5 of Our Biggest Local Lakes
1. Lake Wissota
At 6,300 acres, Lake Wissota is by far the largest lake in the Chippewa Valley. And it’s literally in the Chippewa Valley: It was created in 1917 by the construction of a hydroelectric dam, so the lake exists in lowland originally carved by the river. Because of the adjacent state park, numerous boat landings, and plentiful fish, it’s also one of the area’s most popular lakes.
2. Holcombe Flowage
Like its downstream cousin, Lake Wissota, the Holcombe Flowage (or, if you prefer, Lake Holcombe) was formed by a hydroelectric dam on the Chippewa River. Depending on which source you trust, the flowage covers either 3,890 or 2,881 acres in Chippewa and Rusk counties. If you’re willing to sponsor an expedition to one of the lakeside resorts, we’d be happy to double-check the measurements.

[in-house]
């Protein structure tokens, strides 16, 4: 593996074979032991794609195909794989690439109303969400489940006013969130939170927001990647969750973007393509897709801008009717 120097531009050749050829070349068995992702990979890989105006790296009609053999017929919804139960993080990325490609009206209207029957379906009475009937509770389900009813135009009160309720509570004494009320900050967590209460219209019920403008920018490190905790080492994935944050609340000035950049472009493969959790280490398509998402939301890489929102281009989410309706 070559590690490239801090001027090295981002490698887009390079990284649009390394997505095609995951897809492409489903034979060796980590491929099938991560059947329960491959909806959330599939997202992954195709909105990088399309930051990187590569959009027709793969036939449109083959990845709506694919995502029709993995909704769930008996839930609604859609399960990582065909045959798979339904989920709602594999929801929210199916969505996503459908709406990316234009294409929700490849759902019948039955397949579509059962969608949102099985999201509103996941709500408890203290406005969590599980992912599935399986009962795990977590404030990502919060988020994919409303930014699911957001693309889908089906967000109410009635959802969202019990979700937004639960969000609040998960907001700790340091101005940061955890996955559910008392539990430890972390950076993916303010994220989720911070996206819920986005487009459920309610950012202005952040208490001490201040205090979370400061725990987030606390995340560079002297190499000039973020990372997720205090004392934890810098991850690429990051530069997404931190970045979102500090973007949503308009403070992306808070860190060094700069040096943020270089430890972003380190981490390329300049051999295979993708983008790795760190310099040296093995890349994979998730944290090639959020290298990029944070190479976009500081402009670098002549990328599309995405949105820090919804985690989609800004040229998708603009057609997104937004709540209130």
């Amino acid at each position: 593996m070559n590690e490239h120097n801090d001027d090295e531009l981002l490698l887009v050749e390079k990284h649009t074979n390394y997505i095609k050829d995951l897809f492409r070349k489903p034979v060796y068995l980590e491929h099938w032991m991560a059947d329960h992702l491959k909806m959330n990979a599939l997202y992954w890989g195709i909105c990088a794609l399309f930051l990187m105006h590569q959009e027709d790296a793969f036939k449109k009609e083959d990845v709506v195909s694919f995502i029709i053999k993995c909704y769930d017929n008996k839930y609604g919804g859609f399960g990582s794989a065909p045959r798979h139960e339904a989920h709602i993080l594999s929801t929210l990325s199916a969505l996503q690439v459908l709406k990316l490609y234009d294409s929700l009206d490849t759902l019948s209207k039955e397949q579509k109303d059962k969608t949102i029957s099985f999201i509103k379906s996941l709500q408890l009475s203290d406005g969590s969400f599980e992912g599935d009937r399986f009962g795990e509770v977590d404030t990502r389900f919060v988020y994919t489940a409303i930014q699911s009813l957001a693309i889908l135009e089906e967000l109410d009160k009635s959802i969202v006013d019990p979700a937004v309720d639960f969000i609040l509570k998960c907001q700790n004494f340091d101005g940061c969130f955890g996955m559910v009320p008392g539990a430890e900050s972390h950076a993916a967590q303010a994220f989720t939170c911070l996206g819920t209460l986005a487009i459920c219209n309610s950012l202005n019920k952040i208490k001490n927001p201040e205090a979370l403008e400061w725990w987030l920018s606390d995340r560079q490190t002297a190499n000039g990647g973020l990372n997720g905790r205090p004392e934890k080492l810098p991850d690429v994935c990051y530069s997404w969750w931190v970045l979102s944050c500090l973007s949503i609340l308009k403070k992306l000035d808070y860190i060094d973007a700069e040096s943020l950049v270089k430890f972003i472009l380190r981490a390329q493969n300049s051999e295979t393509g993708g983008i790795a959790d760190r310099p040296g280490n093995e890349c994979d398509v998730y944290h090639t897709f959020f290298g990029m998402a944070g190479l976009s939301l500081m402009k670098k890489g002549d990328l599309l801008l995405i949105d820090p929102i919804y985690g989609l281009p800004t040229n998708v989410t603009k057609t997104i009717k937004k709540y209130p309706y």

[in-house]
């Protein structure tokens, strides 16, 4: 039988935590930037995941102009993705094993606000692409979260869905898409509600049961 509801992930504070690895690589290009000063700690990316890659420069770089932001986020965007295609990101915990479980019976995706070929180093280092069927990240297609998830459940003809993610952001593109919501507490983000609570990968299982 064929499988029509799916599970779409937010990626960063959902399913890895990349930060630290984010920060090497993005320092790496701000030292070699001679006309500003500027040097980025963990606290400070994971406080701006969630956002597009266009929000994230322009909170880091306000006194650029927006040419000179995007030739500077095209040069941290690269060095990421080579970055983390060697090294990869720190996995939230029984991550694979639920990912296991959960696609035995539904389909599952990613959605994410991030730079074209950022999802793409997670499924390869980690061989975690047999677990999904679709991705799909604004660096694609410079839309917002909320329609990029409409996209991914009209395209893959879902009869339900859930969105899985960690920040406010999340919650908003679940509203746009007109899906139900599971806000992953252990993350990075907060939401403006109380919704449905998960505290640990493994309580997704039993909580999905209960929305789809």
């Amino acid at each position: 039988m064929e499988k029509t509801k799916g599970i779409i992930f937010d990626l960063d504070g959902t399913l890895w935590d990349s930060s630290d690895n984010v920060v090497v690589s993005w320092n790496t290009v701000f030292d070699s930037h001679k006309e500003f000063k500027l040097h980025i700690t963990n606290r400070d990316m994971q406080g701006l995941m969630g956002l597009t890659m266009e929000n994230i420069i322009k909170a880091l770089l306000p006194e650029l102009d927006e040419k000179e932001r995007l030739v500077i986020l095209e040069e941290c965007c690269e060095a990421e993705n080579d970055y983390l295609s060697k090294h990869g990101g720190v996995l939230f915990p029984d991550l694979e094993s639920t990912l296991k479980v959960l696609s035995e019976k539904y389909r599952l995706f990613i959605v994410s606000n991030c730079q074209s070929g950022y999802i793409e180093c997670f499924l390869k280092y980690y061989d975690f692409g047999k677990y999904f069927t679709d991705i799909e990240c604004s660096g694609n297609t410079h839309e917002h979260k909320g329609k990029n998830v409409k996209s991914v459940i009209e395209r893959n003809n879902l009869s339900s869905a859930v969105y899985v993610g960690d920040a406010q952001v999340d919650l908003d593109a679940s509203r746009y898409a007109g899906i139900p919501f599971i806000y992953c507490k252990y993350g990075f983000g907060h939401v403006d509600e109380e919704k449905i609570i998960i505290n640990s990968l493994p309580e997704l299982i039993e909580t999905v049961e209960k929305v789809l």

3. Old Abe Lake
Didn’t know that Wisconsin’s most famous feathered warrior had a namesake lake? Now you do. Old Abe Lake is a 470-acre flowage formed by a dam on the Chippewa River in Jim Falls. Come to pedal the Old Abe Trail, to check out the Old Abe statue, or to fish for the abundant walleye you’ll find in these waters.
4. Tainter Lake
At 1,752 acres, Tainter Lake is the largest body of water in Dunn County. It takes its name from lumber baron Andrew Tainter, who was behind the decision to build a mill and dam along the Red Cedar River. While the lake is sometimes used for recreation and fishing, phosphorous pollution typically turns it green in the summer.
5. Half Moon Lake
This oxbow-shaped lake, which encircles Carson Park in the middle of Eau Claire, was originally a curve in the Chippewa River that was cut off eons ago when the flowing water decided to take a shortcut. While it’s the only “lake” in the city of Eau Claire, at 154 acres it’s only one-fifth the size of Dells Pond. (And you thought ponds were always smaller than lakes, didn’t you?)